We redesigned the registration flow, aiming to increase the registration rate and number of users reaching the checkout stage and purchase. The optimized flow generated a 9.32% uplift in registration rate (CR) and 8.3% uplift in average revenue per user (ARPU)
Deposiphotos.com is one of the most popular stock photos websites that offers its users on-demand plans and subscription plans. Depositphotos sells licences worldwide and is localized on 25 languages. The site generates about 23 million visits per month (according to SimilarWeb).
We started the research by evaluating the quality of user flows and funnel performance.
New users were following this funnel to download an image:
1. search for the required image,
2. register an account to save the image,
3. choose a plan,
4. pay for the plan,
5. download the image.
Naturally, this funnel had traffic drop offs but the magnitude of drop offs varied significantly. We decided to concentrate on the second stage of the flow – registration – because we saw an opportunity there.
Users need to register an account in order to save and evaluate images found on the site. User polls have revealed that there is a disconnect between the “Download image” call-to-action on the image detail page and the offer to register an account after clicking this call-to-action. The subsequent offer to register an account on Depositphotos listed the benefits of an account. However, users were confused why they were offered to create an account when they clicked on “Download image”. This is a very eloquent quote from the user polls: “I don’t want an account, I just want to download this image”.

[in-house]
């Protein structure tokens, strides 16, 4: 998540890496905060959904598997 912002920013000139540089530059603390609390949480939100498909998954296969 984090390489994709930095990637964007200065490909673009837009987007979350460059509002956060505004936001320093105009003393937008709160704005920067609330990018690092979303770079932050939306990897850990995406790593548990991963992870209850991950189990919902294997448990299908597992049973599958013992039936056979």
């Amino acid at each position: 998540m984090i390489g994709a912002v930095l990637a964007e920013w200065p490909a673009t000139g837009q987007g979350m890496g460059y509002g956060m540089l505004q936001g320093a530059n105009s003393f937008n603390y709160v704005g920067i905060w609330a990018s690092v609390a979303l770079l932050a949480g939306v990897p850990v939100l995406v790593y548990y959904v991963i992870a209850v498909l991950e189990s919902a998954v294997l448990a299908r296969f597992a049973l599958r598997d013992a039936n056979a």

The other insight we derived from the user polls and confirmed by user tests was that the primary motivator for users to buy a plan was to download a single image or a small number of images discovered in the current session. This led us to the conclusion that the offer to register an account should be focused on a particular image that the user found and decided to download.
So we decided to focus the registration process on downloading one particular image and explain the necessity of creating an account as a natural step in downloading this image.
We hypothesized that we could increase the registration rate, and as a result the buy-to-detail rate, by better explaining the necessity of registering an account and focusing users’ attention on downloading one particular image as a primary motivator to register.
We created a variation of the registration pop-up where we offer a user to register in order to save the image instead of listing the benefits of creating an account as it was in the control variation. So instead of a generic list of benefits of creating an account, we introduced the image that a user wants to download in the registration pop-up and explained that they must register in order to save and download this image.
To validate this hypothesis, we conducted an experiment to measure the impact of the new registration pop-up on the registration CR and ARPU.
The experiment had the following characteristics:
Experiment type: A/B test
Traffic split: 50/50
Key metric: ARPU
Secondary metrics: registration CR
Number of sessions included in the experiment: 801,039 sessions
Number of purchases of plans recorded during the experiment: 991 purchases
The alternative variation outperformed the control in all key metrics:
8.3% uplift in ARPU 9.32% uplift in registration CR
1. There must be a strong logical connection between the steps of the conversion funnel.
2. Make sure you research and understand the key motivators for users to progress from one particular stage of the conversion funnel to the next.
3. Optimizing for microconversion (registration flow) can have a positive impact on macroconversion. This assertion doesn’t always hold true and must be tested.
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